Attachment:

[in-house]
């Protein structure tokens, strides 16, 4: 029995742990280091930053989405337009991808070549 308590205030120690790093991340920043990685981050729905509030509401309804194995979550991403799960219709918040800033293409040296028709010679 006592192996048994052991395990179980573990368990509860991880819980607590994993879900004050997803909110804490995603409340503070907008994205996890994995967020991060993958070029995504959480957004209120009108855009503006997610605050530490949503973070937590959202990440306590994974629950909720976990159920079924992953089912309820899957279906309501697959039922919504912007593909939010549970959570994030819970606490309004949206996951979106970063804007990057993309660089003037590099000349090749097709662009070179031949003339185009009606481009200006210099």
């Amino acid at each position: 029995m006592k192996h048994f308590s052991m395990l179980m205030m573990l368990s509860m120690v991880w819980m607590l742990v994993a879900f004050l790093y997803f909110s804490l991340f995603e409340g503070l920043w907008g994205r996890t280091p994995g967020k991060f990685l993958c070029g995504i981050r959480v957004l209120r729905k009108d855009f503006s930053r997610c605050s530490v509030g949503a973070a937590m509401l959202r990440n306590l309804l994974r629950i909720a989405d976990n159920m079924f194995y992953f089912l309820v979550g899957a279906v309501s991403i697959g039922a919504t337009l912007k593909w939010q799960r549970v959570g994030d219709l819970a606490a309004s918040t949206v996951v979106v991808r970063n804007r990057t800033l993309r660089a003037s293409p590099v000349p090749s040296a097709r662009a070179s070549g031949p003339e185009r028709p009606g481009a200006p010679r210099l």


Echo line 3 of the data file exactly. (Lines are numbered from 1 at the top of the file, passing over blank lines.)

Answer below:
């Amino acid at each position: 029995m006592k192996h048994f308590s052991m395990l179980m205030m573990l368990s509860m120690v991880w819980m607590l742990v994993a879900f004050l790093y997803f909110s804490l991340f995603e409340g503070l920043w907008g994205r996890t280091p994995g967020k991060f990685l993958c070029g995504i981050r959480v957004l209120r729905k009108d855009f503006s930053r997610c605050s530490v509030g949503a973070a937590m509401l959202r990440n306590l309804l994974r629950i909720a989405d976990n159920m079924f194995y992953f089912l309820v979550g899957a279906v309501s991403i697959g039922a919504t337009l912007k593909w939010q799960r549970v959570g994030d219709l819970a606490a309004s918040t949206v996951v979106v991808r970063n804007r990057t800033l993309r660089a003037s293409p590099v000349p090749s040296a097709r662009a070179s070549g031949p003339e185009r028709p009606g481009a200006p010679r210099l």